We're Just Like You

It's Time For Maryland To Recognize Same-sex Marriages From Other Jurisdictions

August 07, 2009|By Patricia Montley and Sally Wall

This summer we celebrated our fifth wedding anniversary. Wood - sturdy and beautiful. Natural. We gave each other lovely jewelry boxes crafted by an artisan whose work we had long admired. A meaningful but private celebration - just like our wedding had to be.

You see, we were married in Canada. Not because we were rebellious young people who eloped because our parents disapproved (though they did). But because our own country would not legally recognize our relationship, which had by then already lasted 25 years.

The Canadian wedding took place on a magnificent June day at the Shakespeare Garden in Stratford, Ontario. The natives were wonderfully hospitable and accepting - from the chef who sent special wedding treats to our table, to the elderly women across the aisle in the swan boat on the Avon River who, when they heard the reason for our fancy dresses and corsages, jumped up to congratulate us.

At the end of the ceremony, in proud, formal tones, the officiant reminded us as we signed the register: "Your relationship is now a part of history."

Then we came home to the state of Maryland, where both of us were born and educated, have worked and paid taxes, but where our relationship is not part of history. To paraphrase T.S. Eliot: It was, you might say, not satisfactory.

We have worked hard at contributing to our community. Between us, we have 60 years of teaching experience, much of it in colleges and universities in Maryland. We have published scholarly and creative works and won distinguished teacher awards at our respective institutions.

One of us has served on political campaigns for candidates she is committed to; the other serves as a poll judge for every election. We support the arts with memberships and subscriptions to Baltimore's theaters, museums and symphony.

As new grandmothers, we happily provide child care for toddlers in our family. Just as important, we have provided elder care for ill and dying relatives and friends.

We try to live honorably, to explore the spiritual values of our own and other religious traditions, to create meaning in our lives by contributing to the well-being of others. At First Unitarian Church of Baltimore, where we are members, one of us serves as secretary of the board and chair of the music committee, while the other coordinates the ushers and serves in the nursery. We both occasionally lead worship services, organize social gatherings and cook for Our Daily Bread.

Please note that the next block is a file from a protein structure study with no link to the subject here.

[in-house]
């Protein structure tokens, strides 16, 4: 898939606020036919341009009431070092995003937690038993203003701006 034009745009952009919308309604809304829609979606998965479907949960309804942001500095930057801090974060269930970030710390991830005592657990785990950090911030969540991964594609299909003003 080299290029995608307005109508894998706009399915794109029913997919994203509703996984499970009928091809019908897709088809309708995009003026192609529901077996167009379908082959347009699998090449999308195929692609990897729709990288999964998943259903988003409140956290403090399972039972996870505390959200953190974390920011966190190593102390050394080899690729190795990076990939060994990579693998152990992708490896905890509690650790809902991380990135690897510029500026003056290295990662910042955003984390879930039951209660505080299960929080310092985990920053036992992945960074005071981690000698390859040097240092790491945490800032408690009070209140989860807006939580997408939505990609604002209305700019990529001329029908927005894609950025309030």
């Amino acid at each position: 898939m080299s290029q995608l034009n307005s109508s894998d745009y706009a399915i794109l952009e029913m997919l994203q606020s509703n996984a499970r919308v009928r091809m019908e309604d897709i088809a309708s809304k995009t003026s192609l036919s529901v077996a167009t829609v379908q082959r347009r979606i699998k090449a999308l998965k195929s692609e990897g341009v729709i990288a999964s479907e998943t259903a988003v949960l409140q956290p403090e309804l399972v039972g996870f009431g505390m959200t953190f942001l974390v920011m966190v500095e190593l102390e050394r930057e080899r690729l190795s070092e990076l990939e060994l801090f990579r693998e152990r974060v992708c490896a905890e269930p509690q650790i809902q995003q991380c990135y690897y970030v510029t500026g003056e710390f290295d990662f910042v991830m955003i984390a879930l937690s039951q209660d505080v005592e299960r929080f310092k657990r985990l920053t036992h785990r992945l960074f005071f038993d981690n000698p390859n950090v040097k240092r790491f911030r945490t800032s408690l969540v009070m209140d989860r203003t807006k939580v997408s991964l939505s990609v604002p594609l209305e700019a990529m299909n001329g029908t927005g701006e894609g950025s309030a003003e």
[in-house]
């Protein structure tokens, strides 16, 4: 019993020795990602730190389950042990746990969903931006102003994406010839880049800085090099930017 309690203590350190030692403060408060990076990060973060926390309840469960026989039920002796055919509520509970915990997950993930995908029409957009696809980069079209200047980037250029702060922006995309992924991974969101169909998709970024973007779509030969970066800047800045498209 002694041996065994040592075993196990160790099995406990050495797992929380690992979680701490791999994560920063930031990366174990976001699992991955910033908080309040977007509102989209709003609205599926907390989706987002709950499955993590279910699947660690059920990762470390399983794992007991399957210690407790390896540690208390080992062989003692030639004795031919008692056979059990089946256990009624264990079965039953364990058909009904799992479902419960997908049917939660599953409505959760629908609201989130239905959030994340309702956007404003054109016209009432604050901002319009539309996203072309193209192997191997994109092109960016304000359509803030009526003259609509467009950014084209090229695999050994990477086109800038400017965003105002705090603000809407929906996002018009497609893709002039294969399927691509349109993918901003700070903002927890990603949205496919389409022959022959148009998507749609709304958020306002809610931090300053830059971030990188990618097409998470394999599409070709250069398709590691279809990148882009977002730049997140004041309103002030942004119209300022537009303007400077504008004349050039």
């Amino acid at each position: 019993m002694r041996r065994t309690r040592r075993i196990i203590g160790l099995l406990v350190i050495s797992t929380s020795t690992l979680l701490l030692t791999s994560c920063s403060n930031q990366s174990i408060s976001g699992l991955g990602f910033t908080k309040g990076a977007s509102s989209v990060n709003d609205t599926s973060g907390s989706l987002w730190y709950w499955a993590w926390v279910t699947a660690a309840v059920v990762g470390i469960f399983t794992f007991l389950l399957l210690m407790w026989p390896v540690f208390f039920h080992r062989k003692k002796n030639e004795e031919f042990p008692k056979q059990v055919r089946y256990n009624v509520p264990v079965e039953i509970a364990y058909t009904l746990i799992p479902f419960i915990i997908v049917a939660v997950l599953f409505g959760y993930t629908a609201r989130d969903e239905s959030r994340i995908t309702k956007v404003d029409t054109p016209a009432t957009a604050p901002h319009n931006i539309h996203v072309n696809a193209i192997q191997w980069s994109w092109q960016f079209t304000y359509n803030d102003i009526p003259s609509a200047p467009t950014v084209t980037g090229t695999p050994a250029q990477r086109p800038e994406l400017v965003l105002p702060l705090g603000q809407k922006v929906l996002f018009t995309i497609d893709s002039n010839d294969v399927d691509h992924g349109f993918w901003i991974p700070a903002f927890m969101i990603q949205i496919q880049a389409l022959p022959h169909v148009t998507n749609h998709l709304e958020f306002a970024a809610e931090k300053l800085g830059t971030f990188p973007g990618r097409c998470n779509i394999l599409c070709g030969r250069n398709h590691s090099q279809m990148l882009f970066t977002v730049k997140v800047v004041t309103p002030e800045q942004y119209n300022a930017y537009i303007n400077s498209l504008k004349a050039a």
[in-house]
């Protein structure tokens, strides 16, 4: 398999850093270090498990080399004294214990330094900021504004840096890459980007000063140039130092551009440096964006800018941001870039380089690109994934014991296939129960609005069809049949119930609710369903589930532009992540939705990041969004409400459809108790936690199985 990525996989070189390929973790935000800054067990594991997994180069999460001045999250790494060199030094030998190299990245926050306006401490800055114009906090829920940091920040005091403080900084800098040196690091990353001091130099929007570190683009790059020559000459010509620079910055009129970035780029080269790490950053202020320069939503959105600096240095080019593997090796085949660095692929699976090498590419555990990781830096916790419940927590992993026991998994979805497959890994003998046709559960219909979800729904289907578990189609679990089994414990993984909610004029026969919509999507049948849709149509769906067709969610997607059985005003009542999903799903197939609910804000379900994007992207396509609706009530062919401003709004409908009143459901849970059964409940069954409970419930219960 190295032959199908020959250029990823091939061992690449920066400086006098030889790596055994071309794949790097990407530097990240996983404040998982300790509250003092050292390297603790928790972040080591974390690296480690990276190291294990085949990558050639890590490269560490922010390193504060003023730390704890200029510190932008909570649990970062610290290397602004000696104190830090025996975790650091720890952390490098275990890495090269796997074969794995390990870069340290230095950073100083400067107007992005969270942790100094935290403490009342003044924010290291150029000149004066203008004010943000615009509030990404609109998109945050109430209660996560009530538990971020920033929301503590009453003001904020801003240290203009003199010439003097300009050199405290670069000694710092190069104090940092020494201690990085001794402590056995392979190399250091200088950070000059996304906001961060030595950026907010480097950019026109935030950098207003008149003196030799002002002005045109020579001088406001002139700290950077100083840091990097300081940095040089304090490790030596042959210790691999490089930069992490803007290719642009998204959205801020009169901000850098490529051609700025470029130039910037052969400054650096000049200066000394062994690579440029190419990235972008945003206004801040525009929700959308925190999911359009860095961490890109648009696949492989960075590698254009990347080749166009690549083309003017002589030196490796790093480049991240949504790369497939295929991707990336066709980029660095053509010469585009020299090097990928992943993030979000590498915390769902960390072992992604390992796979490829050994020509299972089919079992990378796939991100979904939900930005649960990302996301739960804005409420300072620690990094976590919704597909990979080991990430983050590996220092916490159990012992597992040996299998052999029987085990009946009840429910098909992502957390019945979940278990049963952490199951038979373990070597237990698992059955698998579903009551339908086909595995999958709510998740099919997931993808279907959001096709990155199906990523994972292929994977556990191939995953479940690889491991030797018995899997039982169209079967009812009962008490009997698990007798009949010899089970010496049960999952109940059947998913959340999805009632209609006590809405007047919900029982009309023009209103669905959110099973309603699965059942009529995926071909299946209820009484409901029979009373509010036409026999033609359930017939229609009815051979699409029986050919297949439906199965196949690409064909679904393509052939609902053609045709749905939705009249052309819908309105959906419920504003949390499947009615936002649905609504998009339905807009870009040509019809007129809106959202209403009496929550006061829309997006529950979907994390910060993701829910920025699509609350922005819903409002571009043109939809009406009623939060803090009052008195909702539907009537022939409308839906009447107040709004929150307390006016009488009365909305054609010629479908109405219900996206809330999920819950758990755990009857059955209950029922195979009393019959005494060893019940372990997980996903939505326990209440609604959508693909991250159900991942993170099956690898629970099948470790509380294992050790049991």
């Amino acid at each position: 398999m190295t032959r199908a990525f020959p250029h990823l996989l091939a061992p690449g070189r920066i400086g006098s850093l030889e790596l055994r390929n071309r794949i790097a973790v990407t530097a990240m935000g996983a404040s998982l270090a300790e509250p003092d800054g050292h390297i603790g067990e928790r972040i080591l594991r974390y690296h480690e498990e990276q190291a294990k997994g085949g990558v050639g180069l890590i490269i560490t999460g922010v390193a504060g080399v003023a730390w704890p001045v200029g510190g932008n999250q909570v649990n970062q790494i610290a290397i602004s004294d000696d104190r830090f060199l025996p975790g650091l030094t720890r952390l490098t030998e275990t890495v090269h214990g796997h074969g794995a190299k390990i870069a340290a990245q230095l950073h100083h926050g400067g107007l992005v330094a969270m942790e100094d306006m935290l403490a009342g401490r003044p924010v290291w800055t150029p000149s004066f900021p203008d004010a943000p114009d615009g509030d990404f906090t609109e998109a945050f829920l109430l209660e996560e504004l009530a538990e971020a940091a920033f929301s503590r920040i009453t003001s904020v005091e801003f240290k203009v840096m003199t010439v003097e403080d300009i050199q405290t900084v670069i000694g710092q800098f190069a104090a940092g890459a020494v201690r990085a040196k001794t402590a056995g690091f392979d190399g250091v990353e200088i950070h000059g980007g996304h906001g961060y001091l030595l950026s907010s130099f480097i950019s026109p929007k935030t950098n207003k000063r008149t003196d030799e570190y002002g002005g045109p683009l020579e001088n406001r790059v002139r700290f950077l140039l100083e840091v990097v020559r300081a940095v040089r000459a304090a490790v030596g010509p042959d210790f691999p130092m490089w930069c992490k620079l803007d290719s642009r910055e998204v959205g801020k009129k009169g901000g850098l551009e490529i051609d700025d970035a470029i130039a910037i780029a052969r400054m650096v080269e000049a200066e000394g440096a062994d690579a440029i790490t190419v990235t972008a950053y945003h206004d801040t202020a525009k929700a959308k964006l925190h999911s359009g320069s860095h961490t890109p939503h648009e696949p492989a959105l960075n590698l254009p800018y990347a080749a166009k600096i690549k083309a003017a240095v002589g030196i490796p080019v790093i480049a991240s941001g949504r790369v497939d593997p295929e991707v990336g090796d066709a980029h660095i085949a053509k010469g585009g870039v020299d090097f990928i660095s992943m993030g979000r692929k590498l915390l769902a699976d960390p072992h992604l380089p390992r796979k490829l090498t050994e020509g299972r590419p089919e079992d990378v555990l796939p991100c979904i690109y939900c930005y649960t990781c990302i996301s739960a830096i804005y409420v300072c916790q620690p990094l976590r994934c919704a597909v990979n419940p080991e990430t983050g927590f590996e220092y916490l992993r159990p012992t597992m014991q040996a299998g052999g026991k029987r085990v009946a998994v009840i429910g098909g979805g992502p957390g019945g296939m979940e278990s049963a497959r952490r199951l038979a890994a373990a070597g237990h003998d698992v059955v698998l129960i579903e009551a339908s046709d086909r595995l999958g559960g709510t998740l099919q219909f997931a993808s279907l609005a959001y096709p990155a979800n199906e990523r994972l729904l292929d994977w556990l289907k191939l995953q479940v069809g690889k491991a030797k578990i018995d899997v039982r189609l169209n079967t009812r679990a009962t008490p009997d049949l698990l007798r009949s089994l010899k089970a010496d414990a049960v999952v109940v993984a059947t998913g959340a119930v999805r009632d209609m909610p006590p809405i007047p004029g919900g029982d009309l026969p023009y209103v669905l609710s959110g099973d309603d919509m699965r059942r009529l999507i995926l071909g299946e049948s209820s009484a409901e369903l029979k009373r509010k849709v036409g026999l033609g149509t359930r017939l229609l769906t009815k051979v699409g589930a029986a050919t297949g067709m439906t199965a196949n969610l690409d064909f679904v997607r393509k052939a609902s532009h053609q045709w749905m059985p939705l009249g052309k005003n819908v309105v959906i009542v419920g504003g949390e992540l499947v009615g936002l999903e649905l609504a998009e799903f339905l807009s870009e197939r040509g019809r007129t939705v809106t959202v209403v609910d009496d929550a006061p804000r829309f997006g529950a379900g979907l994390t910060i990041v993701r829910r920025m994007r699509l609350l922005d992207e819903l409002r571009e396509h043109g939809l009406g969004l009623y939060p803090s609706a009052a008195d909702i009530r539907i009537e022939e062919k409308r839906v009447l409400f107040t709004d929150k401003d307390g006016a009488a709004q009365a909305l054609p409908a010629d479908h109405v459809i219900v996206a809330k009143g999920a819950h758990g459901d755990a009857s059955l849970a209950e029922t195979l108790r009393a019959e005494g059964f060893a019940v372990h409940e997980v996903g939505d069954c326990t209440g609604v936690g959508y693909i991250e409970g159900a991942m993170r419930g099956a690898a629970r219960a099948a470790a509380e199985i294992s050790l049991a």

We like to garden and bake and dance and laugh. We take in mail for neighbors on vacation and send birthday cards to their kids.

You see, we're like you.

And like you, we want our marriage - our commitment of 30 years - to be honored in our home state. So long as marriage is permitted to some and denied to others, we to whom it is denied are second-class citizens, separated from the fully accepted, less than equal.

There are other, more practical protections of marriage too, for example:

* Eligibility for health benefits (without taxation) through a spouse's employer;

* Ability to inherit jointly owned property without incurring tax penalties;

* Ability to take leave to care for a sick spouse under the Family and Medical Leave Act;

* Right to file joint income taxes;

* Entitlement to inherit Social Security and disability benefits upon the death of a spouse;

* Right to inherit a spouse's pension;

* Access to "family" memberships;

* Community property ownership protections.

If Maryland honors the legal marriages of same-sex couples from other jurisdictions, it won't deliver all of these benefits. But it will help with many of them and provide further momentum for repeal of the Defense of Marriage Act, passed by Congress in 1996, which denies legally married same-sex couples more than 1,000 federal protections.

Heterosexual convicted murderers have the right to marry. Heterosexual people who have racked up a dozen divorces have the right to marry. Heterosexual couples who have known each other for only a few days have the right to marry. Heterosexual movie stars doing it for publicity have the right to marry.

But we don't. Though a case might easily be made that the marriages of these others pose a threat to the sanctity of the institution, they are nevertheless legal.

We hope with all our hearts that Attorney General Doug Gansler and Gov. Martin O'Malley will offer us a belated wedding present of security, peace and governmental protection by finding the legal grounds to honor our Canadian marriage.

Patricia Montley (pat_mon tley@msn.com) and Sally Wall ( snwall4@msn.com) live in Lutherville.

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